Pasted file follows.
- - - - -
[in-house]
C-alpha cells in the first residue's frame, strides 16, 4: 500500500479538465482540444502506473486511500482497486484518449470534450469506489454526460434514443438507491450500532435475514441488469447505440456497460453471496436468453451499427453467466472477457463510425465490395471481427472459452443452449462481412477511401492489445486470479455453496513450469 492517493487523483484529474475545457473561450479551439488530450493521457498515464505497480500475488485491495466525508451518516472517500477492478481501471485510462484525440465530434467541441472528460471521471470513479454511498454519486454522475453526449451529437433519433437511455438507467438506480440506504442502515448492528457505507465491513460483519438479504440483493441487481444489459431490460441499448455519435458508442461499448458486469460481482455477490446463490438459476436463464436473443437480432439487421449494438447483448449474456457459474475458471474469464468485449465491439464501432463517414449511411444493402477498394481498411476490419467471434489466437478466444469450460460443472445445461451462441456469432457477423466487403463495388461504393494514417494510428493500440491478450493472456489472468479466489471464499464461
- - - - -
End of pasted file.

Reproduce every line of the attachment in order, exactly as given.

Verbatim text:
[in-house]
C-alpha cells in the first residue's frame, strides 16, 4: 500500500479538465482540444502506473486511500482497486484518449470534450469506489454526460434514443438507491450500532435475514441488469447505440456497460453471496436468453451499427453467466472477457463510425465490395471481427472459452443452449462481412477511401492489445486470479455453496513450469 492517493487523483484529474475545457473561450479551439488530450493521457498515464505497480500475488485491495466525508451518516472517500477492478481501471485510462484525440465530434467541441472528460471521471470513479454511498454519486454522475453526449451529437433519433437511455438507467438506480440506504442502515448492528457505507465491513460483519438479504440483493441487481444489459431490460441499448455519435458508442461499448458486469460481482455477490446463490438459476436463464436473443437480432439487421449494438447483448449474456457459474475458471474469464468485449465491439464501432463517414449511411444493402477498394481498411476490419467471434489466437478466444469450460460443472445445461451462441456469432457477423466487403463495388461504393494514417494510428493500440491478450493472456489472468479466489471464499464461